Ian Frazer AC

The argument is put that one day, when the bubble bursts, we’ll be hungry enough, but likely it will be too late.

Share this review

Share on facebook
Share on twitter
Share on linkedin

This book sets out to shock.  I read it in two hours, and  believe that those two hours would be well spent for any person, whether politician, board member, university vice-chancellor, trade union leader, employee or high school graduate, who aspires to shape the future of this country in the global village positively in the 21st century.  The reader may not agree completely with the underlying thesis that innovation alone drives real economic growth. However, they should at least be aware of the generally sobering facts about the current state of business innovation in Australia, and how we compare with successful countries globally, that support the author’s call for local action. The author’s description of Australia as a country shaped by dedication to leisure and lifestyle is backed by well-argued evidence. Reading it reminded me of the fate of ancient Rome, where the masses were kept happy with bread and circuses as the empire went into irreversible decline.  The Australian economy is depicted as a bubble within a global bubble. While acknowledging that we Australians are smart, the book points out that we as a nation are hung up on trivialities.  Unlike the fast growth economies in southeast Asia we are not hungry enough to be the risk-taking innovators. The argument is put that one day, when the bubble bursts, we’ll be hungry enough, but likely it will be too late.  Developing an innovation culture in education, industry, and government to drive economic growth takes time, money and motivation. The author argues compellingly that government and industry should not merely talk about game changing moon shots but should work in partnership to initiate and sponsor some.  They would also need to commit to research, and innovative development and translation of that research, to ensure moon-shot success, and drive real economic growth.  Read the book, and I expect you’ll agree!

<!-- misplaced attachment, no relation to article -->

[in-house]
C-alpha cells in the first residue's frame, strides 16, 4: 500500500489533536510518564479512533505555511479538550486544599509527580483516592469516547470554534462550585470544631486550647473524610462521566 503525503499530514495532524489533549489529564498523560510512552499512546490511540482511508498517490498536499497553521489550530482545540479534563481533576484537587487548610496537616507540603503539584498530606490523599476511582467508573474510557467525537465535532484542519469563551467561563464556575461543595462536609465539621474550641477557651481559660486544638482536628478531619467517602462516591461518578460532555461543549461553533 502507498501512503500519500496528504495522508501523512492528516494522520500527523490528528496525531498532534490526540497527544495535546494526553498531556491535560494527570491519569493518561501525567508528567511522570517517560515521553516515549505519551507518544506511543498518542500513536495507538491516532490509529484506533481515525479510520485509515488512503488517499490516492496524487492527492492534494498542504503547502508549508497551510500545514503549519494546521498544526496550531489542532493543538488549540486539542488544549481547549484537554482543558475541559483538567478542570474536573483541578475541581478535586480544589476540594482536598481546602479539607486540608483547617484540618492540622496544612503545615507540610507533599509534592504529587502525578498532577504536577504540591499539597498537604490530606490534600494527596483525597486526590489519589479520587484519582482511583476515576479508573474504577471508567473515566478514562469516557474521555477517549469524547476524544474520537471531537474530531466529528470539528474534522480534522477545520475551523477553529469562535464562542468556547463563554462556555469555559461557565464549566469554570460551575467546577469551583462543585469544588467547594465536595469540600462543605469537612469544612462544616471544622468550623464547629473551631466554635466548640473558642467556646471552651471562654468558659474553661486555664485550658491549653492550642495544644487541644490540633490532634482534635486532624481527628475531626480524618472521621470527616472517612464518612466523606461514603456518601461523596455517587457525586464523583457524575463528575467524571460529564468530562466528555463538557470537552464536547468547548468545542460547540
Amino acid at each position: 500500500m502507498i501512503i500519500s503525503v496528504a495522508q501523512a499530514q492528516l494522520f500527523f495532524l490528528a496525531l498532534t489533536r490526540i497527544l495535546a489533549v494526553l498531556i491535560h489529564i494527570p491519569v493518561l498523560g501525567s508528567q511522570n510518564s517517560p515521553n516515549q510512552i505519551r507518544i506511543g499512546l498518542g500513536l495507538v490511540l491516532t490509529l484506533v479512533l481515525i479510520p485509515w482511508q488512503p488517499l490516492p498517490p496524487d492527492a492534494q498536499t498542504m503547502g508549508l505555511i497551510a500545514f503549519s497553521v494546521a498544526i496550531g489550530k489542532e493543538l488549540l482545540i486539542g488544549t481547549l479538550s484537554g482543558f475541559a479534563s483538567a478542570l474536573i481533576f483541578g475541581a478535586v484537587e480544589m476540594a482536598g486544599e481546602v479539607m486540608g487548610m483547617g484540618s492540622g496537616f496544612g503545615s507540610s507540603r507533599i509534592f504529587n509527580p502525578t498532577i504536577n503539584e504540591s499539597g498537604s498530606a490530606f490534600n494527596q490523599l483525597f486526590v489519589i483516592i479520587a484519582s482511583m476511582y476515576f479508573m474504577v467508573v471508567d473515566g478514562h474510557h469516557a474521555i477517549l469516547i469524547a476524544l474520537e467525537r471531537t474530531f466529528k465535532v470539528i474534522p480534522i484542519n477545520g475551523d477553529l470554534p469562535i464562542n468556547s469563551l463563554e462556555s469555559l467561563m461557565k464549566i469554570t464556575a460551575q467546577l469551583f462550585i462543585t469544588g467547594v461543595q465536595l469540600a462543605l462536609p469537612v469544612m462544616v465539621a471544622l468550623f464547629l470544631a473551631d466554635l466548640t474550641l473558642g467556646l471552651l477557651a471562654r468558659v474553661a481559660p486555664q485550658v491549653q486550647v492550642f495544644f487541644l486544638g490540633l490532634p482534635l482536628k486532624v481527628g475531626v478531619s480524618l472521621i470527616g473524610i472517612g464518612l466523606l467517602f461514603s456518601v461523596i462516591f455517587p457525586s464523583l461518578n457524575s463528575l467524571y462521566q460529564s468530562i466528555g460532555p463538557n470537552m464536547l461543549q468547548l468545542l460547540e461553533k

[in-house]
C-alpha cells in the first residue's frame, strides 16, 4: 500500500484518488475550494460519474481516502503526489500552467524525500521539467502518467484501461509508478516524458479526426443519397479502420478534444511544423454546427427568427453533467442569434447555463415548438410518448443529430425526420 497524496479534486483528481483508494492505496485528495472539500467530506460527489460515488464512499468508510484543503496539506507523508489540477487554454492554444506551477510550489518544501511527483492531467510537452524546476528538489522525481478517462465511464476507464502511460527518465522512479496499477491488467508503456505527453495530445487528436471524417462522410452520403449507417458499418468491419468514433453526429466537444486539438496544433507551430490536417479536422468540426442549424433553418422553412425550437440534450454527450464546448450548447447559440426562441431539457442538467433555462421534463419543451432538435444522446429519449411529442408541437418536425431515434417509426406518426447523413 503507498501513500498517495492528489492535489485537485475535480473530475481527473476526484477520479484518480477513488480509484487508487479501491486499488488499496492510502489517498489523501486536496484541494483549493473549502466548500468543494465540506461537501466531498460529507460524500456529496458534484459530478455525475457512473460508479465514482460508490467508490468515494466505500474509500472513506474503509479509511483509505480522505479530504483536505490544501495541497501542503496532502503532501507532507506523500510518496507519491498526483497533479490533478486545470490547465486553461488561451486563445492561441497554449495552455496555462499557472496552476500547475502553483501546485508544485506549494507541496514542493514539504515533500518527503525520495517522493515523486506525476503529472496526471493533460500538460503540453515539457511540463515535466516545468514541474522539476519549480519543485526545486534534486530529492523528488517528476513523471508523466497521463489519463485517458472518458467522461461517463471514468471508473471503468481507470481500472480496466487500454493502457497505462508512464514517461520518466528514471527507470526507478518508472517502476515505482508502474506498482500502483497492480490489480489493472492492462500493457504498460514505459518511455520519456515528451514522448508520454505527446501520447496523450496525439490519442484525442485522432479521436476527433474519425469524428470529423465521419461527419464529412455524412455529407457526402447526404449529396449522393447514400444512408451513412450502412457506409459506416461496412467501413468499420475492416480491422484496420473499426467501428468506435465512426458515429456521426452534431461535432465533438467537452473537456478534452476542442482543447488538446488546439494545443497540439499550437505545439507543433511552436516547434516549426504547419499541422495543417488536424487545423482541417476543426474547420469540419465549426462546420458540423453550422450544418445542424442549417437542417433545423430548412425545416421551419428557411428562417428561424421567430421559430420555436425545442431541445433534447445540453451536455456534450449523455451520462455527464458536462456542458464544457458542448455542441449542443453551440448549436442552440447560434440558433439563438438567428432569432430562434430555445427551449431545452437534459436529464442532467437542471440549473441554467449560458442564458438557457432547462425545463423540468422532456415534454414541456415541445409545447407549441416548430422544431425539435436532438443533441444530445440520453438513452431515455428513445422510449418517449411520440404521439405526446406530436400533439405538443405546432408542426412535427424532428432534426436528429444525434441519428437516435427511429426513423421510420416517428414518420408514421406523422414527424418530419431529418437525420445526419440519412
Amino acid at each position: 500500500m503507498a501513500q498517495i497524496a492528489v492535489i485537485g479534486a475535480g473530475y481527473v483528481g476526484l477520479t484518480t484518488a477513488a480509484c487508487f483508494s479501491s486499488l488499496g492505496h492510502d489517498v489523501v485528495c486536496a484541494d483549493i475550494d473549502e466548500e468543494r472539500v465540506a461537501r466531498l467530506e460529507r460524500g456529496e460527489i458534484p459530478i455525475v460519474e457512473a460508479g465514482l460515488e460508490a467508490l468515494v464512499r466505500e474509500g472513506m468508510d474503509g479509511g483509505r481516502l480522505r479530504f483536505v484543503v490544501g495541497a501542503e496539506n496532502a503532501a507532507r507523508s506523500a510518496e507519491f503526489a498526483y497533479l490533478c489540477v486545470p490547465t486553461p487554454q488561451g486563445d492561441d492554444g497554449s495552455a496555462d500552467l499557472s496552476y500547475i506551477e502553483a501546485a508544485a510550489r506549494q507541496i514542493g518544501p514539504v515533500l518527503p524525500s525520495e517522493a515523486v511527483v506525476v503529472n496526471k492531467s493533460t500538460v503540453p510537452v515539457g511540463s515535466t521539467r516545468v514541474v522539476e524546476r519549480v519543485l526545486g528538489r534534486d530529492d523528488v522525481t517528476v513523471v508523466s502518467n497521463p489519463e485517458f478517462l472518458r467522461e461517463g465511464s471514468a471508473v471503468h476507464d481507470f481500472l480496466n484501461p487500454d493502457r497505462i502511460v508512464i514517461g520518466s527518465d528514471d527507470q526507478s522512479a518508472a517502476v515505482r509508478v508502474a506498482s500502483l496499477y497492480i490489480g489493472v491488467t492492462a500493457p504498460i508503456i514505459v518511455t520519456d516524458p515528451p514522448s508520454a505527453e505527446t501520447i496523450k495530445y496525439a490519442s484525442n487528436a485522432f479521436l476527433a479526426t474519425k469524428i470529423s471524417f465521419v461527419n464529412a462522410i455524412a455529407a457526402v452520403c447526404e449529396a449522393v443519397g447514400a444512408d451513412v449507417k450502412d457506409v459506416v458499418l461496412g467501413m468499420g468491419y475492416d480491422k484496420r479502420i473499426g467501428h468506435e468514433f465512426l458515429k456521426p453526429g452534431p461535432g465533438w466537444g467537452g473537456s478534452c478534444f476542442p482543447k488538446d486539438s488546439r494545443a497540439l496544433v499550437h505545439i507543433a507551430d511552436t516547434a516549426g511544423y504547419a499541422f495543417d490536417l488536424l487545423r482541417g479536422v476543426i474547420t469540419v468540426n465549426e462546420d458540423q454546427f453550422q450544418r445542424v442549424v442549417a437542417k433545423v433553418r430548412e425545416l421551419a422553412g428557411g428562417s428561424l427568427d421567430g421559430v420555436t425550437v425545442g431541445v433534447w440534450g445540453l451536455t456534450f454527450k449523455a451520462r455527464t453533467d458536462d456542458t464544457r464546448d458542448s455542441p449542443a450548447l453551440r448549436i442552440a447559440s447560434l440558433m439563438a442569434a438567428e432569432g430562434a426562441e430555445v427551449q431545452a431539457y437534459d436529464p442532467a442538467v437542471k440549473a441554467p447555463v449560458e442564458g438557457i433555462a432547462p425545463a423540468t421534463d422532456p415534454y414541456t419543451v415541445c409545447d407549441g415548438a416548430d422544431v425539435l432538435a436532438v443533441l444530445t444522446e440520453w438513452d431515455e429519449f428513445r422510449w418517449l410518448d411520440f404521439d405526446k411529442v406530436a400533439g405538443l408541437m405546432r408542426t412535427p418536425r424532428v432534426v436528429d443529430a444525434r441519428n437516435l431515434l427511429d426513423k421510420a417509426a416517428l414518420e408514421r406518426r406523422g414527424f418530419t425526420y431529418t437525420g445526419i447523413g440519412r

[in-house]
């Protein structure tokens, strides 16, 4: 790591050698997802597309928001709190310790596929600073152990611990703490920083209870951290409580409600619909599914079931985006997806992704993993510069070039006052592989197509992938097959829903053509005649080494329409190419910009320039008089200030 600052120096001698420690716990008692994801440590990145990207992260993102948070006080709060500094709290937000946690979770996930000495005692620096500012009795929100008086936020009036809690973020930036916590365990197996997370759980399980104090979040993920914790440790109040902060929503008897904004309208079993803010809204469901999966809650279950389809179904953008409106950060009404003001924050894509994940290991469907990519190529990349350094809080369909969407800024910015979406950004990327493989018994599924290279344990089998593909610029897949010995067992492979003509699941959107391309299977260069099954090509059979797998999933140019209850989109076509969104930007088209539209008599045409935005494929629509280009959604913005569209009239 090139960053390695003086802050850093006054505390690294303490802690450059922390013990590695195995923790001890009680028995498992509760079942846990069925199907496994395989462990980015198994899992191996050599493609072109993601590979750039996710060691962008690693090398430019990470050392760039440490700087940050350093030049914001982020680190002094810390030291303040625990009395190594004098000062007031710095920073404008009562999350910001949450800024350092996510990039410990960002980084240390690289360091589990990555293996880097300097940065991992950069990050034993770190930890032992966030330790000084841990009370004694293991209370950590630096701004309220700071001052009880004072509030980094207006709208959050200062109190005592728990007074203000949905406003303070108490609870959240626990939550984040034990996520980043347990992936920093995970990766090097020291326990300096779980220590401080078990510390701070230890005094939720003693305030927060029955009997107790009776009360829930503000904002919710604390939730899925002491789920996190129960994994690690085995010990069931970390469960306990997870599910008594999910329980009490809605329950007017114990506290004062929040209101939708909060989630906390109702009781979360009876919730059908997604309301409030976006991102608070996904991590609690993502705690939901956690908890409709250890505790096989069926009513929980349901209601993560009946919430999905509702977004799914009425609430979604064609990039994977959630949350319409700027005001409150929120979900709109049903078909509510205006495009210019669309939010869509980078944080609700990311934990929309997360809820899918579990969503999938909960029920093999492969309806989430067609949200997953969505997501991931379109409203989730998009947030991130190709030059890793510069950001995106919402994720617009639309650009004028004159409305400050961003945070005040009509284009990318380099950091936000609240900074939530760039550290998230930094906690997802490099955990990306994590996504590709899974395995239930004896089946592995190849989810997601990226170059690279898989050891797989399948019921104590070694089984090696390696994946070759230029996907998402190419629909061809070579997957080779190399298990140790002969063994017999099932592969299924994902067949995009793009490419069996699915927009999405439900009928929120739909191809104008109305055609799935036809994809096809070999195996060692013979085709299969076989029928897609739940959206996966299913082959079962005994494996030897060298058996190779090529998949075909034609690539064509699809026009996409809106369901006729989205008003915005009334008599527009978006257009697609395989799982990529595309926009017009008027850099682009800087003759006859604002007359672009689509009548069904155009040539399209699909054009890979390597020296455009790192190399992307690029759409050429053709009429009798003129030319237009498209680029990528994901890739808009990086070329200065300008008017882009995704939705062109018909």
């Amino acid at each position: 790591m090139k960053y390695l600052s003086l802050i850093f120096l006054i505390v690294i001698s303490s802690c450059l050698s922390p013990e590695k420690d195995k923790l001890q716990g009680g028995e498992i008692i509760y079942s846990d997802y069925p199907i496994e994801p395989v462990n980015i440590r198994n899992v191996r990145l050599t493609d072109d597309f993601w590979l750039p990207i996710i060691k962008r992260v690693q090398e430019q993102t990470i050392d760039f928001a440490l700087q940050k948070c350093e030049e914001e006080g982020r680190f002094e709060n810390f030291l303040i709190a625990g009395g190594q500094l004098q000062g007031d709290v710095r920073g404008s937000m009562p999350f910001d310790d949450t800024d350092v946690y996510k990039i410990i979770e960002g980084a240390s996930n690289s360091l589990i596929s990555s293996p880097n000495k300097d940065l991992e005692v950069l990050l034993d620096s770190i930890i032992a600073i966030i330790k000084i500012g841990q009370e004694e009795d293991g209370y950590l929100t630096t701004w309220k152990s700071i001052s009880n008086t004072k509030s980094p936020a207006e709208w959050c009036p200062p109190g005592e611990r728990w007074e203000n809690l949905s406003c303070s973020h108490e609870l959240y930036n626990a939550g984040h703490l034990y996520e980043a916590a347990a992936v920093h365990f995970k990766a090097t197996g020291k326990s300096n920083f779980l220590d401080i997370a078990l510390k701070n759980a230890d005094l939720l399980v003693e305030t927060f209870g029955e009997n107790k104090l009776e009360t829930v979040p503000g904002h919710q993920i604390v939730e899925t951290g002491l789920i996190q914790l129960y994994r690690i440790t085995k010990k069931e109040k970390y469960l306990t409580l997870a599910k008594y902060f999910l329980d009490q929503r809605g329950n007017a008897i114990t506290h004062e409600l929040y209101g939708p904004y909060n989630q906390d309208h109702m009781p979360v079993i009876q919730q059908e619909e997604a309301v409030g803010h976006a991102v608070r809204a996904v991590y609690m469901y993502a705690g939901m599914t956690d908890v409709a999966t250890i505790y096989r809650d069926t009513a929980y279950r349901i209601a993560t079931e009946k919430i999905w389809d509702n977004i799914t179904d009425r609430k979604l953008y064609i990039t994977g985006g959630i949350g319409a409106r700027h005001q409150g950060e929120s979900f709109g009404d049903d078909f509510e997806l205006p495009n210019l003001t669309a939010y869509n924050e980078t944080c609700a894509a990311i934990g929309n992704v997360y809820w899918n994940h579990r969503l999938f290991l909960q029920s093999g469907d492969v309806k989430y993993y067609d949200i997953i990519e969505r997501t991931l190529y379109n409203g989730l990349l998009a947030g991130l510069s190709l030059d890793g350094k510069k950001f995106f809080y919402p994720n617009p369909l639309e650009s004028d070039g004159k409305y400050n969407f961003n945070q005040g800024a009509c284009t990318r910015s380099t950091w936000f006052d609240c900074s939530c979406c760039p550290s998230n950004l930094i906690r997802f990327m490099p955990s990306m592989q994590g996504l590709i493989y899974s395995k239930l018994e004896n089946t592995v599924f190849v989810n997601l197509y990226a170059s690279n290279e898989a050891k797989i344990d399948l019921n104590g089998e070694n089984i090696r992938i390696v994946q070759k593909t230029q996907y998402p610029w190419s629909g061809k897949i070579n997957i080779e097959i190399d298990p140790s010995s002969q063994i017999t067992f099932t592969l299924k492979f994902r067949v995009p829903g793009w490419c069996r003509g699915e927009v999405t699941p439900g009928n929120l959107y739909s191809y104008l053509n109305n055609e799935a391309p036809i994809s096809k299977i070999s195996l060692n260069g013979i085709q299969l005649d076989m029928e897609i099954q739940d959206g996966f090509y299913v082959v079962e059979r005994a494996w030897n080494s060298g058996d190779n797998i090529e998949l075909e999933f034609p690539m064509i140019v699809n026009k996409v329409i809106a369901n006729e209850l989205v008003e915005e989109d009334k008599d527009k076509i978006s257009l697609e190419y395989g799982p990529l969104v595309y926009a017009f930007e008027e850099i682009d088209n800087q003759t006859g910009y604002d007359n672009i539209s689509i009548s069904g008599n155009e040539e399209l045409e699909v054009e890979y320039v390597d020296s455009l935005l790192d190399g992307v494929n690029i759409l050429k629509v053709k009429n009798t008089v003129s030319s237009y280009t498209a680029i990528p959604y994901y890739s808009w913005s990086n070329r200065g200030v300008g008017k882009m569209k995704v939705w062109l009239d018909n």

Ian Frazer AC
Australian of the Year 2006

Other Book Reviews

Michael Powell

Australia urgently needs to get back on the innovation journey, develop a vision of what it wants to be in 20,30 or 50 years and …

Read More →

Rupert McCall OAM

I think when one’s first instinct is to place the book he has just read in front of his 20-year-old daughter and 18-year-old son; then …

Read More →

Geoffrey N De Lacey

A very practical approach to a hugely diverse subject area. It is both an enjoyable read and a decent user-friendly resource with long legs. It …

Read More →

Linda Ginger

I have enjoyed Ben’s book I could not put it down. He poses that our humble beginnings as a nation has shaped our business culture …

Read More →

Creating Prosperity for future Generations